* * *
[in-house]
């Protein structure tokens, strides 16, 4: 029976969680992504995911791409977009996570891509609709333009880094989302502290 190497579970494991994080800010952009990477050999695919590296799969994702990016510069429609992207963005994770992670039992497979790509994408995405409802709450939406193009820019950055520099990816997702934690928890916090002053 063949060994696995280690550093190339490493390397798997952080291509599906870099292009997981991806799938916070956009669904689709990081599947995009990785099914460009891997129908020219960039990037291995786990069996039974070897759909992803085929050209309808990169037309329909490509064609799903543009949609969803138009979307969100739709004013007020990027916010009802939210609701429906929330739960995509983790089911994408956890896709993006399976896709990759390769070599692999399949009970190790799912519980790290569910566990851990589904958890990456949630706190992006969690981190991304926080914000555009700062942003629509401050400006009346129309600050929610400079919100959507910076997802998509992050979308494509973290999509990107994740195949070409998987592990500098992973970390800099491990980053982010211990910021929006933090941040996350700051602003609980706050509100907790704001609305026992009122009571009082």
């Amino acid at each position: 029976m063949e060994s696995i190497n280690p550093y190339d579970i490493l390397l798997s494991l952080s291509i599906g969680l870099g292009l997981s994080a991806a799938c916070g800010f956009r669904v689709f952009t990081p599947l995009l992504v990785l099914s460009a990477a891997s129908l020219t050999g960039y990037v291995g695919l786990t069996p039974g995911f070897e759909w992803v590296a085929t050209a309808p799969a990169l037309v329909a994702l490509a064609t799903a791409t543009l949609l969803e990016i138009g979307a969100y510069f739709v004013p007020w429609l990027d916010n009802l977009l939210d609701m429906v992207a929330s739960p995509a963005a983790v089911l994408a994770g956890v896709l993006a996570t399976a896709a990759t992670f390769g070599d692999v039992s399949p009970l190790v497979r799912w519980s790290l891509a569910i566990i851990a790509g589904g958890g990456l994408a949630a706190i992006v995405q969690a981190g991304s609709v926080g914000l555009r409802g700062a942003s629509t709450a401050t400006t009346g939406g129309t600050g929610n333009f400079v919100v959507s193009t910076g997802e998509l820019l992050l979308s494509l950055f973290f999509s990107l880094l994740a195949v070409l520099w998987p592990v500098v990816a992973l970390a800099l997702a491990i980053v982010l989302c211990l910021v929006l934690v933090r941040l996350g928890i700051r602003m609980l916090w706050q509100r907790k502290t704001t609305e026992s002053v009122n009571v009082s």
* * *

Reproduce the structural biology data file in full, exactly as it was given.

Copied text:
[in-house]
């Protein structure tokens, strides 16, 4: 029976969680992504995911791409977009996570891509609709333009880094989302502290 190497579970494991994080800010952009990477050999695919590296799969994702990016510069429609992207963005994770992670039992497979790509994408995405409802709450939406193009820019950055520099990816997702934690928890916090002053 063949060994696995280690550093190339490493390397798997952080291509599906870099292009997981991806799938916070956009669904689709990081599947995009990785099914460009891997129908020219960039990037291995786990069996039974070897759909992803085929050209309808990169037309329909490509064609799903543009949609969803138009979307969100739709004013007020990027916010009802939210609701429906929330739960995509983790089911994408956890896709993006399976896709990759390769070599692999399949009970190790799912519980790290569910566990851990589904958890990456949630706190992006969690981190991304926080914000555009700062942003629509401050400006009346129309600050929610400079919100959507910076997802998509992050979308494509973290999509990107994740195949070409998987592990500098992973970390800099491990980053982010211990910021929006933090941040996350700051602003609980706050509100907790704001609305026992009122009571009082």
């Amino acid at each position: 029976m063949e060994s696995i190497n280690p550093y190339d579970i490493l390397l798997s494991l952080s291509i599906g969680l870099g292009l997981s994080a991806a799938c916070g800010f956009r669904v689709f952009t990081p599947l995009l992504v990785l099914s460009a990477a891997s129908l020219t050999g960039y990037v291995g695919l786990t069996p039974g995911f070897e759909w992803v590296a085929t050209a309808p799969a990169l037309v329909a994702l490509a064609t799903a791409t543009l949609l969803e990016i138009g979307a969100y510069f739709v004013p007020w429609l990027d916010n009802l977009l939210d609701m429906v992207a929330s739960p995509a963005a983790v089911l994408a994770g956890v896709l993006a996570t399976a896709a990759t992670f390769g070599d692999v039992s399949p009970l190790v497979r799912w519980s790290l891509a569910i566990i851990a790509g589904g958890g990456l994408a949630a706190i992006v995405q969690a981190g991304s609709v926080g914000l555009r409802g700062a942003s629509t709450a401050t400006t009346g939406g129309t600050g929610n333009f400079v919100v959507s193009t910076g997802e998509l820019l992050l979308s494509l950055f973290f999509s990107l880094l994740a195949v070409l520099w998987p592990v500098v990816a992973l970390a800099l997702a491990i980053v982010l989302c211990l910021v929006l934690v933090r941040l996350g928890i700051r602003m609980l916090w706050q509100r907790k502290t704001t609305e026992s002053v009122n009571v009082s």